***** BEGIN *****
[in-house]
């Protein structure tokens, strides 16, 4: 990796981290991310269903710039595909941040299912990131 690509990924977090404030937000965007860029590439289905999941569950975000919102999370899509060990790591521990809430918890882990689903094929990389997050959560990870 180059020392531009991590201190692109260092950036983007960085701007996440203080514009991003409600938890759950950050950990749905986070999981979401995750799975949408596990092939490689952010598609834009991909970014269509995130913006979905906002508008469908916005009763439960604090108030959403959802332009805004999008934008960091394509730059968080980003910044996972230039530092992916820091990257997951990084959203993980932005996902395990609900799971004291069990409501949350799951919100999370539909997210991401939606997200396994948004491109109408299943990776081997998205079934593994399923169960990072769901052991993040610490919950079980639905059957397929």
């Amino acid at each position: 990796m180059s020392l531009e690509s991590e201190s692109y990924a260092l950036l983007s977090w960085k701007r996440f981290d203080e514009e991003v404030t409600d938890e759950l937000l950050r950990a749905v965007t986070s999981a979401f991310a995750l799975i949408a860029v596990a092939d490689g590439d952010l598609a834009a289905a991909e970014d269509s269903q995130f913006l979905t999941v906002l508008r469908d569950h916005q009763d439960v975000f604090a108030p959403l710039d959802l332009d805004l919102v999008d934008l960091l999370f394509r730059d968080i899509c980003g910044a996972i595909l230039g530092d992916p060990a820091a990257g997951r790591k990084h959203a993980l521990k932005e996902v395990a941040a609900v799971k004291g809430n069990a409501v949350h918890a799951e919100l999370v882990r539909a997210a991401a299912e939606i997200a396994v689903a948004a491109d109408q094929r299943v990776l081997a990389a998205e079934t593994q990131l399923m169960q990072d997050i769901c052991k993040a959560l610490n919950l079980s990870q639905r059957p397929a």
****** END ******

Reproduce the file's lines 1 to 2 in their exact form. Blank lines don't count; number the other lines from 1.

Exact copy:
[in-house]
């Protein structure tokens, strides 16, 4: 990796981290991310269903710039595909941040299912990131 690509990924977090404030937000965007860029590439289905999941569950975000919102999370899509060990790591521990809430918890882990689903094929990389997050959560990870 180059020392531009991590201190692109260092950036983007960085701007996440203080514009991003409600938890759950950050950990749905986070999981979401995750799975949408596990092939490689952010598609834009991909970014269509995130913006979905906002508008469908916005009763439960604090108030959403959802332009805004999008934008960091394509730059968080980003910044996972230039530092992916820091990257997951990084959203993980932005996902395990609900799971004291069990409501949350799951919100999370539909997210991401939606997200396994948004491109109408299943990776081997998205079934593994399923169960990072769901052991993040610490919950079980639905059957397929």